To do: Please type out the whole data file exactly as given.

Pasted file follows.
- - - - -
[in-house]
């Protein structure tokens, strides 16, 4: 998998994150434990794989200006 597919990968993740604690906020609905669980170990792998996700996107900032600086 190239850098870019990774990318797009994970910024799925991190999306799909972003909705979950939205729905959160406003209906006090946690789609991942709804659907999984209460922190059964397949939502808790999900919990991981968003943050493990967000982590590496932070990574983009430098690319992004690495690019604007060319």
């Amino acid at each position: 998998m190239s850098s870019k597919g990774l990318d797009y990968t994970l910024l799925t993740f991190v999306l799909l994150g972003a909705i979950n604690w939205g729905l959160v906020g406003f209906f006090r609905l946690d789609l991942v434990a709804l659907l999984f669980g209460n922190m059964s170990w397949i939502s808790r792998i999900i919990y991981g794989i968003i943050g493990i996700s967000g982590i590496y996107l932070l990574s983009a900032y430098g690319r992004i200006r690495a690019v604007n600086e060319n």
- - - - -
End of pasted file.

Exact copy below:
[in-house]
């Protein structure tokens, strides 16, 4: 998998994150434990794989200006 597919990968993740604690906020609905669980170990792998996700996107900032600086 190239850098870019990774990318797009994970910024799925991190999306799909972003909705979950939205729905959160406003209906006090946690789609991942709804659907999984209460922190059964397949939502808790999900919990991981968003943050493990967000982590590496932070990574983009430098690319992004690495690019604007060319």
């Amino acid at each position: 998998m190239s850098s870019k597919g990774l990318d797009y990968t994970l910024l799925t993740f991190v999306l799909l994150g972003a909705i979950n604690w939205g729905l959160v906020g406003f209906f006090r609905l946690d789609l991942v434990a709804l659907l999984f669980g209460n922190m059964s170990w397949i939502s808790r792998i999900i919990y991981g794989i968003i943050g493990i996700s967000g982590i590496y996107l932070l990574s983009a900032y430098g690319r992004i200006r690495a690019v604007n600086e060319n």